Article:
We are many in one while there glitters a stàr,

In the blue of the heavens above;
And tyrants shall quail 'mid their dungeons afar,

When they gaze on that motto of love.
It shall gleam o'er the sea, 'mid the bolts of the storm,

Over tempest, and battle, and wreck ;
And flame where our guns with their thunder grow warm,

’Neath the blood on the slippery deck.

The oppressed of the earth to that standard shall fly,

Wherever its folds shall be spread ;
And the exile shall feel 't is his own native sky

Where its stars shall float over his head.
And those stars shall increase till the fulness of time

Its millions of cycles has run;
Divide as we may in our own native land,

To the rest of the world we are one.

Then up with our flag ! let it stream on the air !

Though our fathers are cold in their graves ; They had hands that could strike, they had souls that could dare,

And their sons were not born to be slaves !
Up, up with that banner! where'er it may call,

Our millions shall rally around;
A nation of freemen that moment shall fall

When its stars shall be trailed on the ground.

XI.--THE LANDING OF COLUMBUS.

THE sai!s were furl'd ; with many a melting close,

, Solemn and slow the evening anthem rose, — Rose to the Virgin. 'Twas the hour of day When setting suns o'er summer seas display A path of glory, opening in the west To golden climes and islands of the blest; And human voices on the silent air Went o'er the waves in songs of gladness there ! Chosen of men ! 'Twas thine at noon of night First from the prow to hail the glimmering light, (Emblem of Truth divine, whose secret ray Enters the soul and makes the darkness day!) Pedro ! Rodrigo ! there methought it shone ! There—in the west ! and now, alas, 'tis gone ! 'Twas all a dream ! we gaze and gaze in vain ! But mark and speak not, there it comes again! It moves !—what form unseen, what being there With torch-like lustre fires the murky air ? His instincts, passions, say, how like our own! Oh, when will day reveal a world unknown ?'' Long on the deep the mists of morning lay, Then rose, revealing as they rolled away Half-circling hills, whose everlasting woods Sweep with their sable skirts the shadowy floods ; And say, when all, to holy transport given, Embraced and wept as at the gates of heaven,When one and all of us, repentant, ran, And, on our faces, bless'd the wondrous man,Say, was I then deceived, or from the skies, Burst on my ear seraphic harmonies ? “Glory to God !" unnumber'd voices sung, “Glory to God !” the vales and mountains rung, Voices that hail'd creation's primal morn, And to the shepherds sung a Saviour born. Slowly, bareheaded, through the surf we bore The sacred cross, and kneeling kiss'd the shore.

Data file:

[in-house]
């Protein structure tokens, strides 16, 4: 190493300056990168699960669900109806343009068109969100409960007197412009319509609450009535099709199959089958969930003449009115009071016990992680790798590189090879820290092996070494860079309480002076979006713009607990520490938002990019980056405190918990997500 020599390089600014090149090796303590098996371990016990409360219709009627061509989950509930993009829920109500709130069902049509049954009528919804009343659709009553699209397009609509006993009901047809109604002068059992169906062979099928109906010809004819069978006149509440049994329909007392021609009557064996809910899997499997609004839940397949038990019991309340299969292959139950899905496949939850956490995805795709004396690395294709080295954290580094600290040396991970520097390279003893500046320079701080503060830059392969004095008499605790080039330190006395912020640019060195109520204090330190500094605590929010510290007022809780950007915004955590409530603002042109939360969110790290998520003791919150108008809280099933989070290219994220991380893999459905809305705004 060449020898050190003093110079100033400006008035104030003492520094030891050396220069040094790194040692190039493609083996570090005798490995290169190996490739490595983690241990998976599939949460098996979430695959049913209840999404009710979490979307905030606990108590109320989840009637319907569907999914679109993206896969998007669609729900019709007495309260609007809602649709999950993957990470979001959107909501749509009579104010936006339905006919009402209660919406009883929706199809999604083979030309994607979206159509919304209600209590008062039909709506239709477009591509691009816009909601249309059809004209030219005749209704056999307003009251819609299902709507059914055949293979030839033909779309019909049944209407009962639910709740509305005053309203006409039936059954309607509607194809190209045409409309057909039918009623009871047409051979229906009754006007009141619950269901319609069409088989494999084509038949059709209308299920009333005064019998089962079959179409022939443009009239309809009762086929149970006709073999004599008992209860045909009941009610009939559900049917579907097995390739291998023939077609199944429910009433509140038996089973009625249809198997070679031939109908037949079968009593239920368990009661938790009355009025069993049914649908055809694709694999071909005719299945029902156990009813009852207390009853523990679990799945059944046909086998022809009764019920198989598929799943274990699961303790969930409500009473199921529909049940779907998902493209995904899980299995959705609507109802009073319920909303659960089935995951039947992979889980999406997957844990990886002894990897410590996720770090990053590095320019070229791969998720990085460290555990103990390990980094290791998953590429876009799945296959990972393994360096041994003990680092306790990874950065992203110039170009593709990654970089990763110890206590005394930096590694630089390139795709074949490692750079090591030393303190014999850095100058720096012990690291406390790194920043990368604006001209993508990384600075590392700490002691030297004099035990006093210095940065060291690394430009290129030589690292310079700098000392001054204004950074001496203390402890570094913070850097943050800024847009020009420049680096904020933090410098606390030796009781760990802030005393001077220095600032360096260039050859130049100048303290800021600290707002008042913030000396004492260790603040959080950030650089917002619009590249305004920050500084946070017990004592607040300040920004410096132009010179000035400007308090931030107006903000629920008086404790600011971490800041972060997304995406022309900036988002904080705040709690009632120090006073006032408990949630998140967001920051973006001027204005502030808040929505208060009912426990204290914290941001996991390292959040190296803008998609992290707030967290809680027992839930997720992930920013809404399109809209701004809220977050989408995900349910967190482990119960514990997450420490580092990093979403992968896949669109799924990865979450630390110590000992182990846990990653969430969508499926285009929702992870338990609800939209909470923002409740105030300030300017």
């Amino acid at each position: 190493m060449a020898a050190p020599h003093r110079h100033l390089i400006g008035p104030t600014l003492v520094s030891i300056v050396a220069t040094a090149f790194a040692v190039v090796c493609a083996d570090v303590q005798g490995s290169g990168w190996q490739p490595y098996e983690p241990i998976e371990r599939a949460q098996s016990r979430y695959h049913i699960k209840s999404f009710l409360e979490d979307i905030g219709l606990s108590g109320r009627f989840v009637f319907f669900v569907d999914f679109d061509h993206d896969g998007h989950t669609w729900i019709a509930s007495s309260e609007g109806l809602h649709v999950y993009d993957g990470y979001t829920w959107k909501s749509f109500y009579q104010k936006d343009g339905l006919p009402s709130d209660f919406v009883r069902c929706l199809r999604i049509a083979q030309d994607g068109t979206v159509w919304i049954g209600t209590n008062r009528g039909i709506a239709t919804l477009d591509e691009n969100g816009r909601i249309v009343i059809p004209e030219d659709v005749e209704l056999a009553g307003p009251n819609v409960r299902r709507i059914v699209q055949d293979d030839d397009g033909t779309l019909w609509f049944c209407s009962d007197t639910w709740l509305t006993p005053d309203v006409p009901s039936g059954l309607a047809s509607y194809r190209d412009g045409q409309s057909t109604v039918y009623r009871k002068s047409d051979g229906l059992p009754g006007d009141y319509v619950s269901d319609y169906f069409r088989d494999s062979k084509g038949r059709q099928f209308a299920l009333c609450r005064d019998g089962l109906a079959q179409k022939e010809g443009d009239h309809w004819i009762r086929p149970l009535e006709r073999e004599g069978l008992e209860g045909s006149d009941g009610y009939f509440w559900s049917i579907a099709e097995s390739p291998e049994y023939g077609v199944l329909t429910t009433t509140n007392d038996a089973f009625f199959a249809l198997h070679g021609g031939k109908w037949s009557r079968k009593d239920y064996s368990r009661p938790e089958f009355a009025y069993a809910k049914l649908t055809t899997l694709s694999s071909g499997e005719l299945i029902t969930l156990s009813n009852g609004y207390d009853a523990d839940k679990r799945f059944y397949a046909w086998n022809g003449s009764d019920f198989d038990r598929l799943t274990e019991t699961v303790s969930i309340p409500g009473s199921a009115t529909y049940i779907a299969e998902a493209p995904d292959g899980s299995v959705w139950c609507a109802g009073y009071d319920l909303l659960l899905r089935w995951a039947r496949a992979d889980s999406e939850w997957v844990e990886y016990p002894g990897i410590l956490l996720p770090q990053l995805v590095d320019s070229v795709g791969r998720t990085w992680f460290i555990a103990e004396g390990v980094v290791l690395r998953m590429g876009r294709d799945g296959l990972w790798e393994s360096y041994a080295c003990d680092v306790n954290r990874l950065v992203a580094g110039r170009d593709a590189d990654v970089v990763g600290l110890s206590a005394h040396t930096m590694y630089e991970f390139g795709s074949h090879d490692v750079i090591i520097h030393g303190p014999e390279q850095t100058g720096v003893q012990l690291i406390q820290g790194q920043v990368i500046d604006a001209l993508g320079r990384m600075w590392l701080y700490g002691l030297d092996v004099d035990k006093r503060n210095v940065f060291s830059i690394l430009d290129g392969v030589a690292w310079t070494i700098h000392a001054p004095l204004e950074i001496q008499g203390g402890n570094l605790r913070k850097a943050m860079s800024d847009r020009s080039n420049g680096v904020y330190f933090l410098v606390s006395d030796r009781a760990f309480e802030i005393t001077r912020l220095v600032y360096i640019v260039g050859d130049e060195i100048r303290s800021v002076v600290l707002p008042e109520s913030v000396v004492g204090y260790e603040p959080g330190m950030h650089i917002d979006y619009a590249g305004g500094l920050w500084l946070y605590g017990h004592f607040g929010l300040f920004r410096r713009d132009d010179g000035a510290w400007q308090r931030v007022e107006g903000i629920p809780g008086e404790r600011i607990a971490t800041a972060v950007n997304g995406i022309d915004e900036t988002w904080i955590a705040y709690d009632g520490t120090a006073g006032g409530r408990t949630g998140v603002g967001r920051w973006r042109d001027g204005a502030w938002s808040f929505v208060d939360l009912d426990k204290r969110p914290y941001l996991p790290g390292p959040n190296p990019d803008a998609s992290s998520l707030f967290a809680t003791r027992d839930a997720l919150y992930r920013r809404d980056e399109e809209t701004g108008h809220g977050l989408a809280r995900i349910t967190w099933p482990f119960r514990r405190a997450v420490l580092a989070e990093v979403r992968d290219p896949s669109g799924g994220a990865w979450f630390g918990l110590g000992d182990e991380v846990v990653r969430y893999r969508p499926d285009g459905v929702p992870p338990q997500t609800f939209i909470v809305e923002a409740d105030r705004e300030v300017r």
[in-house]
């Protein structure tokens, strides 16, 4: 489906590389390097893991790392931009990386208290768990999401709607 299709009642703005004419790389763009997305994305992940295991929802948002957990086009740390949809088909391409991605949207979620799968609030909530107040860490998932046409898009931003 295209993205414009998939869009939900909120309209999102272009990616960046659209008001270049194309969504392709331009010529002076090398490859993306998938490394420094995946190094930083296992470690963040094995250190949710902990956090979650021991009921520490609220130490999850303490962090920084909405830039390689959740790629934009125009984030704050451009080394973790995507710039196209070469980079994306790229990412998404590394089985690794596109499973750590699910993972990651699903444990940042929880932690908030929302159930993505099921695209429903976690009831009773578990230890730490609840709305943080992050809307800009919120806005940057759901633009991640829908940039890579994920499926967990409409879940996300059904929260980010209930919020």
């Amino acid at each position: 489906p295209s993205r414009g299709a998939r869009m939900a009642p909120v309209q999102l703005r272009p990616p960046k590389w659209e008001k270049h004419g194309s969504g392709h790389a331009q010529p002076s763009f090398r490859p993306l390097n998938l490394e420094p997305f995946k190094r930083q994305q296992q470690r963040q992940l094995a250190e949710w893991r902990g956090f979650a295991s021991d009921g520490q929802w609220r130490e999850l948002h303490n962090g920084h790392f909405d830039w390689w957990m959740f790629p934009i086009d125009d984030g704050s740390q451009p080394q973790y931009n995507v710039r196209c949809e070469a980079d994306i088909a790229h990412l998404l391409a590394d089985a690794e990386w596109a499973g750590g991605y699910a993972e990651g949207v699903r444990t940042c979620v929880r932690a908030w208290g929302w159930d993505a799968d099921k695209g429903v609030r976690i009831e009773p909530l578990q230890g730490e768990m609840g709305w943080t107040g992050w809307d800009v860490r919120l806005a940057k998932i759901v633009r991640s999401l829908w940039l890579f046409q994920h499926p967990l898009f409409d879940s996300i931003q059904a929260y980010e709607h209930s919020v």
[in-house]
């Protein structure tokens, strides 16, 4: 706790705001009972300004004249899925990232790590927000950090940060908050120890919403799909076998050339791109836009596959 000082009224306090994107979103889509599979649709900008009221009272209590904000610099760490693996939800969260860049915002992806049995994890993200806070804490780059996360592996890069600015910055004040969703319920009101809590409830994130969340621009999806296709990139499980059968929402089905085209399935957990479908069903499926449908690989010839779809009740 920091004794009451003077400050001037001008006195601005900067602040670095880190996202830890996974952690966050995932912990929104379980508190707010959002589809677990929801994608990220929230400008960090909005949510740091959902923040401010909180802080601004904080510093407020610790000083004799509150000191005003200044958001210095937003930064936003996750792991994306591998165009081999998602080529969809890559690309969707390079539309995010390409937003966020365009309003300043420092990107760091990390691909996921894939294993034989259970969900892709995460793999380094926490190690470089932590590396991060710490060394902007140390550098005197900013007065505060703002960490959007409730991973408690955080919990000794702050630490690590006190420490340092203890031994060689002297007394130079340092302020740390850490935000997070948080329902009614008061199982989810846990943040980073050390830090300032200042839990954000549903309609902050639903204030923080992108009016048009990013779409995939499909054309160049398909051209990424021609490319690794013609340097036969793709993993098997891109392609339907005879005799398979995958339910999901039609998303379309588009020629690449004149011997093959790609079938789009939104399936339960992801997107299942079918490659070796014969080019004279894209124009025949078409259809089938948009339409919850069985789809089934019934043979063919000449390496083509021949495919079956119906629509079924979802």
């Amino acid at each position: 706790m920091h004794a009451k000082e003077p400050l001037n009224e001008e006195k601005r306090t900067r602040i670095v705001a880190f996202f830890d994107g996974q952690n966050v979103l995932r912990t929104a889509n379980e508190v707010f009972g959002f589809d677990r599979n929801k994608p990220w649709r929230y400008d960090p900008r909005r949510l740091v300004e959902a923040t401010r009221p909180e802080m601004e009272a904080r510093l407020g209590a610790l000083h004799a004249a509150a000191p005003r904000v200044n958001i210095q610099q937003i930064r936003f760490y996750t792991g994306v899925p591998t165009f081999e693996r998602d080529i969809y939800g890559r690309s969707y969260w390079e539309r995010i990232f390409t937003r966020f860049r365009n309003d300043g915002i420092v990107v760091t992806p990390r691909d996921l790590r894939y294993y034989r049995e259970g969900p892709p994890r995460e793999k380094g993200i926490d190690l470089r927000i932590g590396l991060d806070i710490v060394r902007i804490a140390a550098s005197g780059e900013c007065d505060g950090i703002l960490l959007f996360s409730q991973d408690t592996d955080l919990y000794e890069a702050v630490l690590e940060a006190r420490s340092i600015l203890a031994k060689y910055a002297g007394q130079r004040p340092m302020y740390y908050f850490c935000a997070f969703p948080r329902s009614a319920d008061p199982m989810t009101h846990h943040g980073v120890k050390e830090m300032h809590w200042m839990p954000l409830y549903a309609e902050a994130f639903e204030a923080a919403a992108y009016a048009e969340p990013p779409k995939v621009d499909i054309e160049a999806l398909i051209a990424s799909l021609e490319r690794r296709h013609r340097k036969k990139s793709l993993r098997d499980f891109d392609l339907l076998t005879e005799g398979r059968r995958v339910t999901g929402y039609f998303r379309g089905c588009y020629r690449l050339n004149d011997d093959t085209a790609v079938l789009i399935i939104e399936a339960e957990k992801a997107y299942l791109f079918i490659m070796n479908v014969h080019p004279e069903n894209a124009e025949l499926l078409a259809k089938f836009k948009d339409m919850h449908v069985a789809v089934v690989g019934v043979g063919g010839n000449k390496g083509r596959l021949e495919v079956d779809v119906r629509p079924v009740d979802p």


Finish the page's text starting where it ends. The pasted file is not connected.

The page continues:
[blocks in formation]

That word since then hath shone on high,
In starry letters to the sky,

It is our country's name !
What impious hand shall rashly dare
Down from its lofty peak to tear

The banner of her fame ?

The spirits of the heroic dead,
Who for Columbia fought and bled,

Would curse the dastard son
Who should betray their noble trust,
And madly trample in the dust,

The charter which they won.

From vast Niagara's gurgling roar
To Sacramento's golden shore,

From east to western wave,
The blended vows of millions rise,-
There voice re-echoes to the skies--

“The Union we must save !"

The God of nations, in whose name
The sacred laws obedience claim,

Will bless our fond endeavor
To dwell as brethren here below;
The Union, then, come weal, come woe,

We will preserve forever!

XIII.-MARION'S DINNER.

EDWARD C. JONES. A British officer sent to negotiate an exchange of prisoners, was conducted into Marion's encainpment. There the scene took place which is here commemorated The young officer was so deeply affected by the sentiments of Marion, that he subsequently resigned his commission and retired from the British service,

THÈY

HEY sat on the trunk of a fallen pine, and their plate was a piece of bark,

And the sweet potatoes were super-fine, though bearing the embers' mark ; But Tom, with the sleeve of his cotton shirt, the embers' had brushed away,

And then to the brook, with a step alert, he hied on that gala day. The British officer tried to eat, but his nerves were out of tune,

And ill at ease on his novel seat, while absent both knife and spoon, Said he, you give me but Lenten fare, is the table thus always slim?

Perhaps with a Briton you will not share the cup with a flowing brim !

Then Marion put his potato down, on the homely plate of bark

He had to smile, for he could not frown, while gay as the morning lark ; 'Tis a royal feast I provide to-day, upon roots we rebels dine,

And in Freedom's service we draw no pay, is that of ethics thine?
Then, with flashing eye and with heaving breast, he looked to the azure sky,

And, said he, with a firm, undaunted crest, our trust is in God on high !
The hard, hard ground, is a downy bed, and hunger its fangs foregoes,

And noble and firm is the soldier's tread, in the face of his country's foes.

« PoprzedniaDalej »